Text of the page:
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Posted: May 17, 2013
Nanoparticle delivers large protein complex to cancer cell nucleus
(Nanowerk News) Drug developers have been using nanoparticles to encapsulate a wide range of molecules for delivery to tumors. Now, they can add a large protein complex to that list thanks to research from the laboratory of Yi Tang of the University of California at Los Angeles (UCLA). In a study published in the journal Nano Today ("Degradable polymeric nanocapsule for efficient intracellular delivery of a high molecular weight tumor-selective protein complex"), Dr. Yi and his colleagues showed that not only could their degradable nanoscale shell carry proteins to cancer cells, but that they could transport a protein complex into the cellís nucleus.
The UCLA team focused their work on the protein apoptin, a large complex derived from an anemia virus in birds. When delivered to the cell nucleus, this protein cargo signals the cell to undergo programmed self-destruction. Previous work by several groups had shown that healthy cells degrade this protein in the cytoplasm, but that cancer cells add a phosphate group to the protein, which causes it to accumulate in the cell nucleus and trigger cell death.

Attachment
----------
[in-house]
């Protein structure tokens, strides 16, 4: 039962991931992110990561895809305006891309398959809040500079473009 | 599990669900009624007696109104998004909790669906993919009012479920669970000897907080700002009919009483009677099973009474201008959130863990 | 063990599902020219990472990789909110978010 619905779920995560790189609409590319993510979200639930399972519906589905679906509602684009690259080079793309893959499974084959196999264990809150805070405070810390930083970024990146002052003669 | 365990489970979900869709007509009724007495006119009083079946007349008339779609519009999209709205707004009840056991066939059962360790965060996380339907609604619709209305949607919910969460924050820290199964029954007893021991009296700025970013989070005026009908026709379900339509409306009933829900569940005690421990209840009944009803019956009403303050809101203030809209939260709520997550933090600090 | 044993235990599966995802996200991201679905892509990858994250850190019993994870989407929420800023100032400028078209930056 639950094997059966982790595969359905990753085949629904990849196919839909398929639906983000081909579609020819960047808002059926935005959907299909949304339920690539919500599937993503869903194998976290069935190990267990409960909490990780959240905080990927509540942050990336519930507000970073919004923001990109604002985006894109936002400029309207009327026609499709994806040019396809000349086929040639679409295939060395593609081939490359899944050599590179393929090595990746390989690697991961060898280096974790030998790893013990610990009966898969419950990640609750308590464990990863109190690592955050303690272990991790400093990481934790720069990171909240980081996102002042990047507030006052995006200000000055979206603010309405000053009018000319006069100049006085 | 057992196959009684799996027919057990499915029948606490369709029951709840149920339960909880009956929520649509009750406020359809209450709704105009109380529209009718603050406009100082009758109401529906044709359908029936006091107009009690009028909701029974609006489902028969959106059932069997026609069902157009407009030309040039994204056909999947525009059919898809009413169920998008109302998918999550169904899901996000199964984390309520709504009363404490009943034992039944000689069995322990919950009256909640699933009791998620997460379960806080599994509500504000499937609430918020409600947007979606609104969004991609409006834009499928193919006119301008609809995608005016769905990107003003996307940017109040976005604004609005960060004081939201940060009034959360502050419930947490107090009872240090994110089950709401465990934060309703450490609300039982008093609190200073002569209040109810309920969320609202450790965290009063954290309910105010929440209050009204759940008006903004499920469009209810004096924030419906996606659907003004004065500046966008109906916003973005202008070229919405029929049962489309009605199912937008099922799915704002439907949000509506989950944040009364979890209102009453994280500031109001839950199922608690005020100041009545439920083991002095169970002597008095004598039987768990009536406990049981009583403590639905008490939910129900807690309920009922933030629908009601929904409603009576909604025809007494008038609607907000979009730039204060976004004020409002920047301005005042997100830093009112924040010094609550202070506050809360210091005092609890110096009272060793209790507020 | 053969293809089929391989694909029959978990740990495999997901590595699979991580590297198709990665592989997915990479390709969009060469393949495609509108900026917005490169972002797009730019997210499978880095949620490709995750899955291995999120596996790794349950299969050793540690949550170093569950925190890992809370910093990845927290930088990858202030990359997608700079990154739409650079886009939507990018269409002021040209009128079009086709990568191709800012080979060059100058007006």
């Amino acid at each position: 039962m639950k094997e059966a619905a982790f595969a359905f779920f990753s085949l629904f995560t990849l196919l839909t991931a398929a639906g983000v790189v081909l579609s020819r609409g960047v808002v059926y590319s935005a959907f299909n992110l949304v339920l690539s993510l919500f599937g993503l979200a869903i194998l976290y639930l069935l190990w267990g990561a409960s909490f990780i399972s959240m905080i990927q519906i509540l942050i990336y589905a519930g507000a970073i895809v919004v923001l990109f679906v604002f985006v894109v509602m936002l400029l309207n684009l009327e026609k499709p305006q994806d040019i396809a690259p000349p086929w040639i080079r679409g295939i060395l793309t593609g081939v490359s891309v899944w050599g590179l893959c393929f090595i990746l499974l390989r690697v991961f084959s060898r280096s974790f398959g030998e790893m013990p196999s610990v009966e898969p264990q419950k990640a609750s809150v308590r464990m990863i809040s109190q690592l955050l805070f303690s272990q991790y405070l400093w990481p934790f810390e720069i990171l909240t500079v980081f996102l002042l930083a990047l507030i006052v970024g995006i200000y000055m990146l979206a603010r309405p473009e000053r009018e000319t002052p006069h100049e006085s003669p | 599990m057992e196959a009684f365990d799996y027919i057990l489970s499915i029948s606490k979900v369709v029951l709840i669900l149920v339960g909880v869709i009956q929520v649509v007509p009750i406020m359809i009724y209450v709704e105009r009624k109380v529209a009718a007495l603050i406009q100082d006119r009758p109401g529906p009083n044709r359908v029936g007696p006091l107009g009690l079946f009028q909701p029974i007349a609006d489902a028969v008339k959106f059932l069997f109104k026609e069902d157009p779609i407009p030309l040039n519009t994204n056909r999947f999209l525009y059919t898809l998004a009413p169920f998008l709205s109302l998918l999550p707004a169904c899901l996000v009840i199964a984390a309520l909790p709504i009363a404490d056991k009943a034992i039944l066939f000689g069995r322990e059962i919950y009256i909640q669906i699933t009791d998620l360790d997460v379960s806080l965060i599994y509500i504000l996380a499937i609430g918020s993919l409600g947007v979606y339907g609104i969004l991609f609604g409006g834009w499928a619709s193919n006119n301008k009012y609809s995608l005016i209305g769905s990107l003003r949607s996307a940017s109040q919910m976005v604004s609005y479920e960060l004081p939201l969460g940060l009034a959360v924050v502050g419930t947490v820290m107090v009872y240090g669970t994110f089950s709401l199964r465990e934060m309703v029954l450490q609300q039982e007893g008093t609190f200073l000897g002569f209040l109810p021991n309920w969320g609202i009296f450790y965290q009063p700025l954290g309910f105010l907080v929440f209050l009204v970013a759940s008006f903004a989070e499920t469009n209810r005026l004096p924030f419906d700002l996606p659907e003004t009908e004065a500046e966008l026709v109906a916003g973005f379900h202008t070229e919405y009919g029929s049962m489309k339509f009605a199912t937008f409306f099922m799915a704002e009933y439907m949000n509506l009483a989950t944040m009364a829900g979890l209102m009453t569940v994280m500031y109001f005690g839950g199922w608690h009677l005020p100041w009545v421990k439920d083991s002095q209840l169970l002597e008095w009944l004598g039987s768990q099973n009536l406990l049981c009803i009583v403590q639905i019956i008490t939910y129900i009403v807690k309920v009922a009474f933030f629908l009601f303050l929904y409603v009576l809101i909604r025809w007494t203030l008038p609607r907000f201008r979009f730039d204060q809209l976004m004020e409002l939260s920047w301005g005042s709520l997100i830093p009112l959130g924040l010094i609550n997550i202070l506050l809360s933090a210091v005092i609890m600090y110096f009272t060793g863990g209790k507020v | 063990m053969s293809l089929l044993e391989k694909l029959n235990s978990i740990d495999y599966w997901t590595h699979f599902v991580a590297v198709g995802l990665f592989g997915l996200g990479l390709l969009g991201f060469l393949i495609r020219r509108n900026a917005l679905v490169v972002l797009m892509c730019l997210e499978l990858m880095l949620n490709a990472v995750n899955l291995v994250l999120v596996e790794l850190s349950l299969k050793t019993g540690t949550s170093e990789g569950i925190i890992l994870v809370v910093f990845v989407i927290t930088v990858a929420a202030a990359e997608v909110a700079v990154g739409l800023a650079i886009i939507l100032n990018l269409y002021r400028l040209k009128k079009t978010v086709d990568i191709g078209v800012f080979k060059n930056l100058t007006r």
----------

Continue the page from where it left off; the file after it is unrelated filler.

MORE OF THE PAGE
One of the challenges to deliver apoptin is that it is a large protein complex containing 30 to 40 copies of the protein. It is thought that this complex and not an individual copy of apoptin is important to effectively trigger cell death. The UCLA team overcame this challenge by choosing a water soluble polymer that self assembles around the protein complex and that can then be stabilized using a very mild chemical reaction. The chemical bonds formed during this stabilization reaction are stable enough to keep the particle intact as it circulates through the blood stream, but weak enough to fall apart in the reducing environment inside a cell.
Studies using cancer cell lines demonstrated that tumor cells readily took up the apoptin-containing nanoparticles and that the protein complex accumulated in the cell nucleus. Subsequent experiments with tumor-bearing mice showed that this construct, when administered intravenously every other day for 12 days, had a marked effect on slowing the growth of tumors. The researchers noted that they are now developing ways to more precisely target tumors, prolong the circulation time of the nanoparticles, and deliver other potentially therapeutic proteins to cancer cells.